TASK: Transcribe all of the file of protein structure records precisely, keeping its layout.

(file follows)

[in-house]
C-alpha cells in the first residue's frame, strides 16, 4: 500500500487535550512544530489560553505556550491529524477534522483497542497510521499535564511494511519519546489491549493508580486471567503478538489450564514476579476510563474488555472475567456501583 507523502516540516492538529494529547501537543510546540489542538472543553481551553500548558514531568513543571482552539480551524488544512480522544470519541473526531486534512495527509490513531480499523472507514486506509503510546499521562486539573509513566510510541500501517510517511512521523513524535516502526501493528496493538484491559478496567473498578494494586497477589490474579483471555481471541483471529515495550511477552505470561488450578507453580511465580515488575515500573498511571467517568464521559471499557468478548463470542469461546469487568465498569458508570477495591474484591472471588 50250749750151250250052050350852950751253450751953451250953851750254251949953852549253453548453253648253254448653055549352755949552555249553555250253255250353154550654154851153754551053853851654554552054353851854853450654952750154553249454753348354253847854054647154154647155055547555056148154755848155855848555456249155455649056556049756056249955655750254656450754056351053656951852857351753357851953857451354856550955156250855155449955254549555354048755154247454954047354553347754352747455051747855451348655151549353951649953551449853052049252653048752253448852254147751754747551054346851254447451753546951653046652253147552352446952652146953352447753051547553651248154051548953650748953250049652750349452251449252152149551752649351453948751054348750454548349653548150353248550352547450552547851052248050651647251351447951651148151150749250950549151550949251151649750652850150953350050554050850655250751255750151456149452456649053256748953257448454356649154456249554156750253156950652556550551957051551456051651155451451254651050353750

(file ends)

[in-house]
C-alpha cells in the first residue's frame, strides 16, 4: 500500500487535550512544530489560553505556550491529524477534522483497542497510521499535564511494511519519546489491549493508580486471567503478538489450564514476579476510563474488555472475567456501583 507523502516540516492538529494529547501537543510546540489542538472543553481551553500548558514531568513543571482552539480551524488544512480522544470519541473526531486534512495527509490513531480499523472507514486506509503510546499521562486539573509513566510510541500501517510517511512521523513524535516502526501493528496493538484491559478496567473498578494494586497477589490474579483471555481471541483471529515495550511477552505470561488450578507453580511465580515488575515500573498511571467517568464521559471499557468478548463470542469461546469487568465498569458508570477495591474484591472471588 50250749750151250250052050350852950751253450751953451250953851750254251949953852549253453548453253648253254448653055549352755949552555249553555250253255250353154550654154851153754551053853851654554552054353851854853450654952750154553249454753348354253847854054647154154647155055547555056148154755848155855848555456249155455649056556049756056249955655750254656450754056351053656951852857351753357851953857451354856550955156250855155449955254549555354048755154247454954047354553347754352747455051747855451348655151549353951649953551449853052049252653048752253448852254147751754747551054346851254447451753546951653046652253147552352446952652146953352447753051547553651248154051548953650748953250049652750349452251449252152149551752649351453948751054348750454548349653548150353248550352547450552547851052248050651647251351447951651148151150749250950549151550949251151649750652850150953350050554050850655250751255750151456149452456649053256748953257448454356649154456249554156750253156950652556550551957051551456051651155451451254651050353750